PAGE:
Referring to FIG. 4, the ferroin Ion is immobilized on a cation-exchange resin shown at 20 located in a tube 22 and all other reactants flow through tube 22 as In a chromatographic column. The cation exchange resin 20 is one of many possible open support structures which may be used for immobilizing or partially immobilizing either the activation or inhibition means. The internal diameter of the glass tube 22 is 3.2 mm, the length of the tube is approximately 25 cm and a reservoir 24 is attached to the top of tube 22. The diameter of the reservoir is 25 mm. A fritted disk 26 is located at the bottom of the tube 22. Tube 22 is provided with a stopcock 30 to arrest the fluid flow through the tube. Dowex 50X4-400 ion exchange resin, and Aldrich chemicals were used. A 2M stock solution of bromomalonic acid (BMA) was prepared at 0° C. according to A. N. Zaikin, and A. M. Zhabotinshky, Nature 225, 535 (1970). The volume of the bead suspension settled in distilled water was the reference value for the loading with ferroin instead of the weight of beads, see J. Maselko, and K. Showalter, Nature 339, 609 (1989).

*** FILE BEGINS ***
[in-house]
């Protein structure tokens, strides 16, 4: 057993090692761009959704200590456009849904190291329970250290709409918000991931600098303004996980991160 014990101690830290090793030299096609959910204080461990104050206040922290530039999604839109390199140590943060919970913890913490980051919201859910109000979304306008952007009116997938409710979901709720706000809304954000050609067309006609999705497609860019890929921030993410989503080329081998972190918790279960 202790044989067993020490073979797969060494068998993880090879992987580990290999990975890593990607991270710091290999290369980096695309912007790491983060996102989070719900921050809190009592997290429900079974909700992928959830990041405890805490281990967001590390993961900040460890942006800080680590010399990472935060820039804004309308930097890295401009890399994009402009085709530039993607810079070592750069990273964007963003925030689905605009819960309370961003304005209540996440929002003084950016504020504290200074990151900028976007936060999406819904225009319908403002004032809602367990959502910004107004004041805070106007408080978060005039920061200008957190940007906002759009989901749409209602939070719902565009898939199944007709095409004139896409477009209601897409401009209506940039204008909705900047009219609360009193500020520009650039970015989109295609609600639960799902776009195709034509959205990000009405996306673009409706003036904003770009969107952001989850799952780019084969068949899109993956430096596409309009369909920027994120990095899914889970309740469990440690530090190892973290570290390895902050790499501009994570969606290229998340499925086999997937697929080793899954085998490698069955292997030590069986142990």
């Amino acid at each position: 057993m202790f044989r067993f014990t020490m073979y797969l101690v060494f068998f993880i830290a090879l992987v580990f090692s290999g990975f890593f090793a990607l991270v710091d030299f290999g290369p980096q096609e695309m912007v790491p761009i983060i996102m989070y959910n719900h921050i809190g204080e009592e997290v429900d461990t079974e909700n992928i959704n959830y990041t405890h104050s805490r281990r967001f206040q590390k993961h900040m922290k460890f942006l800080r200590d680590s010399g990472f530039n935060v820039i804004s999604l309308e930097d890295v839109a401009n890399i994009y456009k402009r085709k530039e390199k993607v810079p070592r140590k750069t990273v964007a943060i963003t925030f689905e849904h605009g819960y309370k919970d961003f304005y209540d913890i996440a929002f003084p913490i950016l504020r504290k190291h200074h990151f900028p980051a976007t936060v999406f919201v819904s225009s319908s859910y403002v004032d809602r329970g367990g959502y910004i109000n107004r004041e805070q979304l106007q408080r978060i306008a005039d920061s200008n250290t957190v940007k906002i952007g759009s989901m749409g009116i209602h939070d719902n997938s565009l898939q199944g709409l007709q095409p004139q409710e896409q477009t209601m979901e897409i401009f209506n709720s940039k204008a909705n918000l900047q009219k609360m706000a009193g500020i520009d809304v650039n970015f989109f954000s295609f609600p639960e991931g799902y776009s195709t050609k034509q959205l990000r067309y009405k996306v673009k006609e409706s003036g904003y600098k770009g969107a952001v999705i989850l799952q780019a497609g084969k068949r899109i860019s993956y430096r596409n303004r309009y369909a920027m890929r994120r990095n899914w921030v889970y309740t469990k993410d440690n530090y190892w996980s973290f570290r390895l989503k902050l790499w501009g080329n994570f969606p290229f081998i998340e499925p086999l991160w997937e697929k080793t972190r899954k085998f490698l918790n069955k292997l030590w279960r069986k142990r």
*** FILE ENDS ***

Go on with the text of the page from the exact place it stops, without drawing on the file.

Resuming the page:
A typical loading of 10-4 moles/liter was used and the loaded beads were then mixed with the solution of the other reactants and the larger part of the mixture was transferred to the tube 22 of FIG. 4. The rest was poured into a Petri dish (depth: 1 mm beads, 10 mm liquid) for use as a reference experiment. The beads filled the tube and part of the reservoir as shown in FIG. 4. This part was also used for the reference experiment. The fritted glass disk 26 prevented washout of the beads. The flow rate was controlled by applying compressed nitrogen gas supplied from a nitrogen gas tank 32 having an on/off valve 34. The flow was assumed to be proportional to pressure. The gas is fed to the upper portion of the reservoir 24 via a gas line 36. The line pressure is controlled by a pressure regulating valve 38. A pressure sensor 40 attached to line 36 provided a means of monitoring the gas pressure. Experiments were discarded when the reference experiments showed oscillatory or pacemaker activity. The sets of parameters commonly used were: [H2 SO4 ]=0.02M, [Fe(phen)2+ 3 ]+[Fe(phen)3+ 3 ]=10-4 M and a) [NaBrO3 ]=0.8M, [BMA]=0.4M, and b) [NaBrO3 ]=1.5M, [BMA]=0.5M. Using malonic acid instead of BMA resulted in a poorer colour contrast and reproducibility. Typically, one experiment lasted 0.5-2 hours.